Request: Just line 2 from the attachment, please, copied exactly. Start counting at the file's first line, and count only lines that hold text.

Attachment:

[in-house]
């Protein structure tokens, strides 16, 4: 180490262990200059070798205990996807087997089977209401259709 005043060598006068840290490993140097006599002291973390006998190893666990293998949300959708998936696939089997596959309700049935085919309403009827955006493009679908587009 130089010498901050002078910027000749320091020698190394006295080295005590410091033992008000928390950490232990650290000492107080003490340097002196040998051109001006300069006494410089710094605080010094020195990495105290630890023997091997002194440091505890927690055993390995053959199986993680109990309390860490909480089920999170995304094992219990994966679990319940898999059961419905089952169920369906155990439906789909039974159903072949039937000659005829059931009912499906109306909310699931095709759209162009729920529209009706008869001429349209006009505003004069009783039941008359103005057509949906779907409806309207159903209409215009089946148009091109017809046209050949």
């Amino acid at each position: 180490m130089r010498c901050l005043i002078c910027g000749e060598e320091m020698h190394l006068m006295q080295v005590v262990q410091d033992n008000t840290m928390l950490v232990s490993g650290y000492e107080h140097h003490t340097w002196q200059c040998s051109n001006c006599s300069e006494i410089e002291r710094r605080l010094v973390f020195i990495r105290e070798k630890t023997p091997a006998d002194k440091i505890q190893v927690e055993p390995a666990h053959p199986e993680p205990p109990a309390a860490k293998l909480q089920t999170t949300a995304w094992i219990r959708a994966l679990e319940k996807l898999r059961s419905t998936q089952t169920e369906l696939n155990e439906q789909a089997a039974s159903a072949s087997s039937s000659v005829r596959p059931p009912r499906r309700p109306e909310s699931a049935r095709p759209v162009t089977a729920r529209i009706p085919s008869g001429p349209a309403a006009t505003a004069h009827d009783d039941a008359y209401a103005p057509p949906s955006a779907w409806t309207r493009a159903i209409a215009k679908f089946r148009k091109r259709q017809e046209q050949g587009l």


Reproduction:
């Protein structure tokens, strides 16, 4: 180490262990200059070798205990996807087997089977209401259709 005043060598006068840290490993140097006599002291973390006998190893666990293998949300959708998936696939089997596959309700049935085919309403009827955006493009679908587009 130089010498901050002078910027000749320091020698190394006295080295005590410091033992008000928390950490232990650290000492107080003490340097002196040998051109001006300069006494410089710094605080010094020195990495105290630890023997091997002194440091505890927690055993390995053959199986993680109990309390860490909480089920999170995304094992219990994966679990319940898999059961419905089952169920369906155990439906789909039974159903072949039937000659005829059931009912499906109306909310699931095709759209162009729920529209009706008869001429349209006009505003004069009783039941008359103005057509949906779907409806309207159903209409215009089946148009091109017809046209050949």